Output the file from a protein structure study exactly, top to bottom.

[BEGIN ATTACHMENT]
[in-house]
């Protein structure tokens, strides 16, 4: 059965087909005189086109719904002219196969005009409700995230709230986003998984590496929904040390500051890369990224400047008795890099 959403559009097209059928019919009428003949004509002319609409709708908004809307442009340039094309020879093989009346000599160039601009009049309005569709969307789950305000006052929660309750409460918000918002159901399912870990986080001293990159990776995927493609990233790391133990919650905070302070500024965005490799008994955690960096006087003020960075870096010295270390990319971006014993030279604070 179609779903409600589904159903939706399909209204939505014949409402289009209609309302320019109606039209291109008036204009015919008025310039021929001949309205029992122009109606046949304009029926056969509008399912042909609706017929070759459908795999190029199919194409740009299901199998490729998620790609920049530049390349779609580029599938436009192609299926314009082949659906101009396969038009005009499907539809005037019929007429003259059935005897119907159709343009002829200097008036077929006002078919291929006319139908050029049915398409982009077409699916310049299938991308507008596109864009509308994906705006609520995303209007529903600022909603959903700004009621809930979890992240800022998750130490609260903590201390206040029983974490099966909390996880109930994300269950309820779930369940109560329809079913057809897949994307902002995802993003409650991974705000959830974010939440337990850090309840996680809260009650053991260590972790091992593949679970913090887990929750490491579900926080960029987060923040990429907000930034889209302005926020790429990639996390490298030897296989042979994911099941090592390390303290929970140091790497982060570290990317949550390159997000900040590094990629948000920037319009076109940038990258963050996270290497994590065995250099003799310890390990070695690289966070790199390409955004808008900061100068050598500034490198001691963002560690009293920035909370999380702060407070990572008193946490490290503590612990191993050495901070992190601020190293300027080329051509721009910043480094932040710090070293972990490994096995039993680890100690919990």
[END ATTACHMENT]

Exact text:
[in-house]
């Protein structure tokens, strides 16, 4: 059965087909005189086109719904002219196969005009409700995230709230986003998984590496929904040390500051890369990224400047008795890099 959403559009097209059928019919009428003949004509002319609409709708908004809307442009340039094309020879093989009346000599160039601009009049309005569709969307789950305000006052929660309750409460918000918002159901399912870990986080001293990159990776995927493609990233790391133990919650905070302070500024965005490799008994955690960096006087003020960075870096010295270390990319971006014993030279604070 179609779903409600589904159903939706399909209204939505014949409402289009209609309302320019109606039209291109008036204009015919008025310039021929001949309205029992122009109606046949304009029926056969509008399912042909609706017929070759459908795999190029199919194409740009299901199998490729998620790609920049530049390349779609580029599938436009192609299926314009082949659906101009396969038009005009499907539809005037019929007429003259059935005897119907159709343009002829200097008036077929006002078919291929006319139908050029049915398409982009077409699916310049299938991308507008596109864009509308994906705006609520995303209007529903600022909603959903700004009621809930979890992240800022998750130490609260903590201390206040029983974490099966909390996880109930994300269950309820779930369940109560329809079913057809897949994307902002995802993003409650991974705000959830974010939440337990850090309840996680809260009650053991260590972790091992593949679970913090887990929750490491579900926080960029987060923040990429907000930034889209302005926020790429990639996390490298030897296989042979994911099941090592390390303290929970140091790497982060570290990317949550390159997000900040590094990629948000920037319009076109940038990258963050996270290497994590065995250099003799310890390990070695690289966070790199390409955004808008900061100068050598500034490198001691963002560690009293920035909370999380702060407070990572008193946490490290503590612990191993050495901070992190601020190293300027080329051509721009910043480094932040710090070293972990490994096995039993680890100690919990």